This step creates a private key and certificate that the node will use to identify itself. This step must be done for every node.
keytool -genkey can generate a private key and certificate for your node. The following is a typical usage:
An alias for this public/private key-pair.
The keystore for this node — will be created.
This will create an RSA public/private key-pair with a key size of 2048 bits and store them in the
The keystore is protected with the password of
712 argument specifies the number of days that the
certificate is valid for — two years, in this example.
The tool will prompt you for information to include in the certificate.
Specifying the Node Identity
An Elasticsearch node with Shield will verify the hostname contained in the certificate of each node it connects to. Therefore it is important that each node’s certificate contains the hostname or IP address used to connect to the node. Hostname verification can be disabled, for more information see the Configuration Parameters for TLS/SSL section.
The recommended way to specify the node identity is by providing all names and
IP addresses of a node as a
SubjectAlternativeName list using the the
When using a commercial CA, internal DNS names and private IP addresses will not
be accepted as a
SubjectAlternativeName due to security concerns;
only publicly resolvable DNS names and IP addresses will be accepted. The use of an
internal CA is the most secure option for using private DNS names and IP addresses,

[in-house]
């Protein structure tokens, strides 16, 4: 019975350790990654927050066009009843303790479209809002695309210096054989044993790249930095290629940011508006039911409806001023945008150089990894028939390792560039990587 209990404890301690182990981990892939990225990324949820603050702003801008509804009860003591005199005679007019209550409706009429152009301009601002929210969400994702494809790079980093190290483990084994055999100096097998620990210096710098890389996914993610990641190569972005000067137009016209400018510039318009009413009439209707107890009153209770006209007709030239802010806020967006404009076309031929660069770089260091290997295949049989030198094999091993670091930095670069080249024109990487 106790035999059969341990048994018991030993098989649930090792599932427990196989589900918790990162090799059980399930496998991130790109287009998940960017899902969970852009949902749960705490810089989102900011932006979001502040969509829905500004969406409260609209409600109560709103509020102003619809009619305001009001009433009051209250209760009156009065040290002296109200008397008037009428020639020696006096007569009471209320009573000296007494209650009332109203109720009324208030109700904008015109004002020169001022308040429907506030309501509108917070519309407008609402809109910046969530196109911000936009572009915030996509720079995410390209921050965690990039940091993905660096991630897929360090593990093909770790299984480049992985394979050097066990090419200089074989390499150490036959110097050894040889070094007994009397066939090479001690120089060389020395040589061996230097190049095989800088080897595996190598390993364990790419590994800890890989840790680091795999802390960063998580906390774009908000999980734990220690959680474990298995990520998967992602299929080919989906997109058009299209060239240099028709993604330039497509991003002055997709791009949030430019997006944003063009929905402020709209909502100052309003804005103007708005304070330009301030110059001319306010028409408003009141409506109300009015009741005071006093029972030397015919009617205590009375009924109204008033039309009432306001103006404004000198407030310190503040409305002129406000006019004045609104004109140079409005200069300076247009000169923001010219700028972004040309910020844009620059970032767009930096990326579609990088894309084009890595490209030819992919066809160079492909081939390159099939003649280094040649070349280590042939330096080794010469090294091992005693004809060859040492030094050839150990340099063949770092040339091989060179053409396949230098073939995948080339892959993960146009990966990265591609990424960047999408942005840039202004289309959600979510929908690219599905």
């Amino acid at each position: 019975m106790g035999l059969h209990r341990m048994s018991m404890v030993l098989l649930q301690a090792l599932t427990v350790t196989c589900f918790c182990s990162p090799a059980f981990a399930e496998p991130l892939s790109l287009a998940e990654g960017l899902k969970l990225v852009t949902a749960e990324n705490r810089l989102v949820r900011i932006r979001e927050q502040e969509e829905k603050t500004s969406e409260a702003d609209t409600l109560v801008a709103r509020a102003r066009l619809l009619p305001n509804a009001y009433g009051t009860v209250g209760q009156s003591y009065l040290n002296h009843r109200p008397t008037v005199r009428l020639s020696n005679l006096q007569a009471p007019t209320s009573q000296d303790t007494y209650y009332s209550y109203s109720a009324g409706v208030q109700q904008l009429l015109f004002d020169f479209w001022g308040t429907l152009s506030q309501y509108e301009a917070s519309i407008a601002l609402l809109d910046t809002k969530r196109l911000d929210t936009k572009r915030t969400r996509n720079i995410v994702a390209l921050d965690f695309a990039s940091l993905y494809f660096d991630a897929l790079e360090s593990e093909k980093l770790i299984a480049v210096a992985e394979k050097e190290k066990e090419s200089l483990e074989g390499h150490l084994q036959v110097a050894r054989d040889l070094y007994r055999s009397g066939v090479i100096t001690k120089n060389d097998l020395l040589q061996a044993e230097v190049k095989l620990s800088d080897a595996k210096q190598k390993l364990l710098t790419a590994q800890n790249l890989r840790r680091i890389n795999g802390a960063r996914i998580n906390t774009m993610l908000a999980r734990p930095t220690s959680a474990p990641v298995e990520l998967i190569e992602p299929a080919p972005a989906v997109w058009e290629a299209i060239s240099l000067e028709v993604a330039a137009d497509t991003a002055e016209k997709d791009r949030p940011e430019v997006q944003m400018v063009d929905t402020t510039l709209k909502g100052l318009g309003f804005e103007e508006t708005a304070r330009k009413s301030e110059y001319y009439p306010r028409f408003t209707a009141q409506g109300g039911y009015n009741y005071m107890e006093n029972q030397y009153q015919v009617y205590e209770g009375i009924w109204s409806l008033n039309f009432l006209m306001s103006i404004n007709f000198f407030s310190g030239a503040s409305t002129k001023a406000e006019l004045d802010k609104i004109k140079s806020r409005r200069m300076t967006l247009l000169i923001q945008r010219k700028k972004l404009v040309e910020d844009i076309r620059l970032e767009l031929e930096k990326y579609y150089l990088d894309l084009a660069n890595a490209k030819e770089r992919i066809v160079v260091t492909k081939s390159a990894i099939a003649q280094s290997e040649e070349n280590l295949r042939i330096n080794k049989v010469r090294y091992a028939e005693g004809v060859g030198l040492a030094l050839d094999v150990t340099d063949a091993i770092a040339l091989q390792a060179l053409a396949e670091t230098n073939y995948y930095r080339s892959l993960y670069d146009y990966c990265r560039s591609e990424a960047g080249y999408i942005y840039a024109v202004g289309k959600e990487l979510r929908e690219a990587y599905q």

as it allows for node identity to be specified and verified. If you must use a commercial
CA and private DNS names or IP addresses, you will not be able to include the node
identity in the certificate and will need to disable hostname verification.
Another way to specify node identity is by using the
of the certificate. The first prompt from keytool,
What is your first and last name?,
is asking for the
CommonName attribute of certificate. When using the
for node identity, a DNS name must be used. The rest of the prompts by keytool are for information only.
At the end, you will be prompted to optionally enter a password. The command line argument specifies the password for the keystore. This prompt is asking if you want to set a different password that is specific to this certificate. Doing so may provide some incremental improvement to security.
Here is a sample interaction with
What is your first and last name? [Unknown]: node01.example.com What is the name of your organizational unit? [Unknown]: test What is the name of your organization? [Unknown]: Elasticsearch What is the name of your City or Locality? [Unknown]: Amsterdam What is the name of your State or Province? [Unknown]: Amsterdam What is the two-letter country code for this unit? [Unknown]: NL Is CN=node01.example.com, OU=test, O=elasticsearch, L=Amsterdam, ST=Amsterdam, C=NL correct? [no]: yes Enter key password for <mydomain> (RETURN if same as keystore password):
The DNS name or hostname of the node must be used here if you do not specify a
Now you have a certificate and private key stored in